Horror/comedy Snatchers brings classic B-movie monster madness with a twist

Sara (Mary Nepi) and Hayley (Gabrielle Elyse) team up to save their Arizona town from an alien invasion in <em>Snatchers.</em>“><figcaption class=
Enlarge / Sara (Mary Nepi) and Hayley (Gabrielle Elyse) team up to save their Arizona town from an alien invasion in Snatchers.

A teen pregnancy goes horribly awry in Snatchers, a charming genre-bending send-up of B-movie creature features, infused with the anything-goes spontaneity of sketch comedy. The horror/comedy debuted last weekend at the SXSW Film Festival in Austin, Texas.

(Mild spoilers for Snatchers below.)

High school student Sara (Mary Nepi) is pretty and popular, but she’s also just been dumped by her hunky boyfriend, Skyler (Austin Fryberger) because she wanted to wait to have sex. He tells her he’s “changed” during his trip to Mexico over the summer and now has “different priorities”—essentially he’s turned into a mass of teenage hormones seeking any outlet for release. Desperate to hang onto her social status, Sara relents to his advances, but they don’t use protection. She wakes up a day later not just pregnant, but fully nine months pregnant. And what she’s carrying is definitely not a baby but some parasitic alien creature that shoots out from her uterus like a bloody cannonball. Things just get weirder (and gorier) from there.

Co-directors Stephen Cedars and Benji Kleiman are childhood friends with a shared love of movies and movie-making, especially the films of Steven Spielberg, Sam Raimi, Edgar Wright, and the Coen brothers. They started doing sketch comedy and improv in college and found audiences responded best to sketches that told a story of some kind. Storytelling also proved a natural fit for their love of genre.

“Genre tropes [are great] for setting up comedy expectations because everyone knows how certain moments in certain genres work,” said Cedars. “Subverting those conventions is how you generate a lot of comedy.”

“We knew we wanted to tell a story about a person getting pregnant with an alien.”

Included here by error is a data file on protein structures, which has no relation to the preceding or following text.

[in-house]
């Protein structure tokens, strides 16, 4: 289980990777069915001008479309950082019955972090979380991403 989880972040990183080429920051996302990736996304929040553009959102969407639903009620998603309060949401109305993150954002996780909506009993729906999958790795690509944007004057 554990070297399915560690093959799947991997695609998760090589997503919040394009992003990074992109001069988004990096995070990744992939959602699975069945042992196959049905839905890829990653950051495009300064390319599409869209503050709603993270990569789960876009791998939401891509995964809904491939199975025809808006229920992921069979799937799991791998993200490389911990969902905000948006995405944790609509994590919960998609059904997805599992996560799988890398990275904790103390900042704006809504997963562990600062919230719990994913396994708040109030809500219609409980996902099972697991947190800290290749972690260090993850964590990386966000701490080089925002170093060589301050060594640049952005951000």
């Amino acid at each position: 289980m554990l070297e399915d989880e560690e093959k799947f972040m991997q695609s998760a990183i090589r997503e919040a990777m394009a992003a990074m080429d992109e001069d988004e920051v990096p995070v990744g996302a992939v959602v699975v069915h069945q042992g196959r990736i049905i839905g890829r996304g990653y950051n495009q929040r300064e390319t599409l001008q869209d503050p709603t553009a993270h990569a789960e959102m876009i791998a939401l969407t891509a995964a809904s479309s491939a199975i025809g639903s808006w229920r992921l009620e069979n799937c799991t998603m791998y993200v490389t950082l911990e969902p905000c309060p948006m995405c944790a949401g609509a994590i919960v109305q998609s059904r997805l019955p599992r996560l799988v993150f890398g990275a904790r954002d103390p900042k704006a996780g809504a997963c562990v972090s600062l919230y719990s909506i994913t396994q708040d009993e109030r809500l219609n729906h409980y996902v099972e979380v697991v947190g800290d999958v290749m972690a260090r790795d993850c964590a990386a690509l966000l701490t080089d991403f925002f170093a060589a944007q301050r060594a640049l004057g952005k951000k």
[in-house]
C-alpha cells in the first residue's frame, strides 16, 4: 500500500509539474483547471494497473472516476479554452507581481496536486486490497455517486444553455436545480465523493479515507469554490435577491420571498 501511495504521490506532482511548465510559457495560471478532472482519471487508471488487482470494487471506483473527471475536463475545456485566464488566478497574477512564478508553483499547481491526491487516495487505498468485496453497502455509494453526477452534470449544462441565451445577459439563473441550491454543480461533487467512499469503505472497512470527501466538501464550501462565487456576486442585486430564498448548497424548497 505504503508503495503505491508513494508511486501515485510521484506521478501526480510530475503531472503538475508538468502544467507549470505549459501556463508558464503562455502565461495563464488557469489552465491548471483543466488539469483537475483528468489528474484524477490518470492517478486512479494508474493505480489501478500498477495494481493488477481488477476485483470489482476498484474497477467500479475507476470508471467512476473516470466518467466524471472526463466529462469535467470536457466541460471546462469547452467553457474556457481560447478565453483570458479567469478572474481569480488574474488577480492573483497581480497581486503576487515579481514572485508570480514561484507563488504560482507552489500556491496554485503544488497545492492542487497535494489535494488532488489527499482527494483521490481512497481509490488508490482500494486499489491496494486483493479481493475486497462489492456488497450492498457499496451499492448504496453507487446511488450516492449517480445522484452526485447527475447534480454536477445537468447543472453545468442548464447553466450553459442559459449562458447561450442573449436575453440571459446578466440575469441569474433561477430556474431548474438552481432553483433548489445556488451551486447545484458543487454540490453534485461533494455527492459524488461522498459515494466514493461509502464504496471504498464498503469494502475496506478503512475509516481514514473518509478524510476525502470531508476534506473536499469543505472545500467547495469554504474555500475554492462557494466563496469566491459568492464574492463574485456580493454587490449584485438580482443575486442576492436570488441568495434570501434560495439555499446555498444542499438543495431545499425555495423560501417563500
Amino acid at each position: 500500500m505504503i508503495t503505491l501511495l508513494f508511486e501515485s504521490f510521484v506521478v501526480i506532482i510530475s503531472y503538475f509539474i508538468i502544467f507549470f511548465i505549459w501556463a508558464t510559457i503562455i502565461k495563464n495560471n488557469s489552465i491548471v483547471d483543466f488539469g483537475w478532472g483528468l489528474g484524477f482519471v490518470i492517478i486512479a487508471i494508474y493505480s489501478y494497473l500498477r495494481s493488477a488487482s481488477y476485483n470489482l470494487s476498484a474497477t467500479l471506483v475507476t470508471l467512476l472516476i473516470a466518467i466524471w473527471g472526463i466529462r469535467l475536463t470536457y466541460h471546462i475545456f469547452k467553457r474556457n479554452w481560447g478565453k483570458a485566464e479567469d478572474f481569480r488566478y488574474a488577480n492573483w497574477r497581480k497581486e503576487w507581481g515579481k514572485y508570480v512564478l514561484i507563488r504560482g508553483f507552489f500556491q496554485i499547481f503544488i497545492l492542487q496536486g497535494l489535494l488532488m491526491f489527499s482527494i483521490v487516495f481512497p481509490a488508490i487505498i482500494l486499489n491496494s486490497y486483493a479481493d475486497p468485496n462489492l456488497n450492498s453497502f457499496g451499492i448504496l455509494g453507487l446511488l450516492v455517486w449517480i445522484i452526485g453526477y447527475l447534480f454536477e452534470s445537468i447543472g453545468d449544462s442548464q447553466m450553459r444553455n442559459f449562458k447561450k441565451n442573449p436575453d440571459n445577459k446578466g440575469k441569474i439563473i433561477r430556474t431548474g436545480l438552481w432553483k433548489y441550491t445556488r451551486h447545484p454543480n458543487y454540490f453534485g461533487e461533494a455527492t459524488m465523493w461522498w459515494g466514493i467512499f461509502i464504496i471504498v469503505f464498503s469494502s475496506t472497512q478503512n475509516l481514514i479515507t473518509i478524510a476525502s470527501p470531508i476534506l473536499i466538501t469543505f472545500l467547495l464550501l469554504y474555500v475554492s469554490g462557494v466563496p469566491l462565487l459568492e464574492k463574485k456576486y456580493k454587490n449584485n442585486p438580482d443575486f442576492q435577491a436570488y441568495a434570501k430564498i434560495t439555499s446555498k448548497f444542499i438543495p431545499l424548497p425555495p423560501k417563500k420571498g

“When you make an audience so invested in the story they forget there might be another joke coming, that’s how those magic moments happen,” said Kleiman. “Making those sketches really did shape how we viewed the ability to set an audience up and then twist them when we wanted to.”

Snatchers started out as a short film at SXSW a few years ago before becoming a series on Verizon’s short-lived go90 app. But co-creators Cedars, Kleiman, and Scott Yacyshyn (known collectively as The Olde Money Boyz) always intended it to be a feature-length film. “We knew we wanted to tell a story about a person getting pregnant with an alien,” said Cedars, and everything else developed from there. It’s described in the promotional materials as Mean Girls meets Shaun of the Dead, but true fans of sci-fi monster movies will also detect notes of Gremlins, Species, the larval facehuggers from the Alien franchise, and similar fare. The homage is not always deliberate, either. Watch enough monster movies and you’ll start to absorb those influences through osmosis.

The creature’s biology is remarkably credible for a fictional alien pregnancy monster, especially its development cycle. That was no accident, according to Kleiman.

“We really wanted the only leap in logic to be that [the alien’s development] progresses so quickly, but we wanted all of the biology to make at least a semblance of sense,” he said. “So we looked at wasps and other parasitic creatures to figure out what a morphological life cycle would look like.”

Without giving too much away, the creature hacks the central nervous system by attaching itself to the back of a human neck. (“Sir, are you aware there’s a lobster on your neck?” a bemused policeman asks one of the snatched hosts.). This enables it to control the host’s body—much like those parasitic wasp larvae that turn unsuspecting ants into their zombie slaves.

Snatcher‘s success really rests on the young shoulders of its two leads, Nepi and Gabrielle Elyse as Sara’s nerdy ex-BFF Hayley, who goes above and beyond the call of duty to help her estranged pal.

The writers worked hard to avoid dialogue that sounds like 30-something men trying to imitate the language of teenaged girls. Cedars even contacted a local high school at one point asking if he could come and observe the students’ speech patterns for a day—he was flatly turned down. Only then did he realize the request was doomed to come off as creepy.

One thing Snatchers is not is a teen morality play in disguise, despite the possible metaphor of an STD (any girl Skyler beds is bound to become infected). Sure, Sara has sex and pays some consequences, but she blithely brushes aside all attempts to shame her—a refreshing stance for the genre.

“Horror has a long history of using sex as a taboo that gets violated and is punishable,” said Cedars. “We wanted to make sure we weren’t treating sex as a bad thing. We’re both very pro-sex. It wasn’t the sex that was [Sara’s] mistake—it was having sex for the wrong reasons,” i.e., to be popular.

The duo is already hard at work on their next film, although all Kleiman will say about it is that it combines comedy with a David Cronenberg-esque “body horror” sensibility. We’re betting they’ll pull it off.

Snatchers trailer.

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Gaming & Culture – Ars Technica

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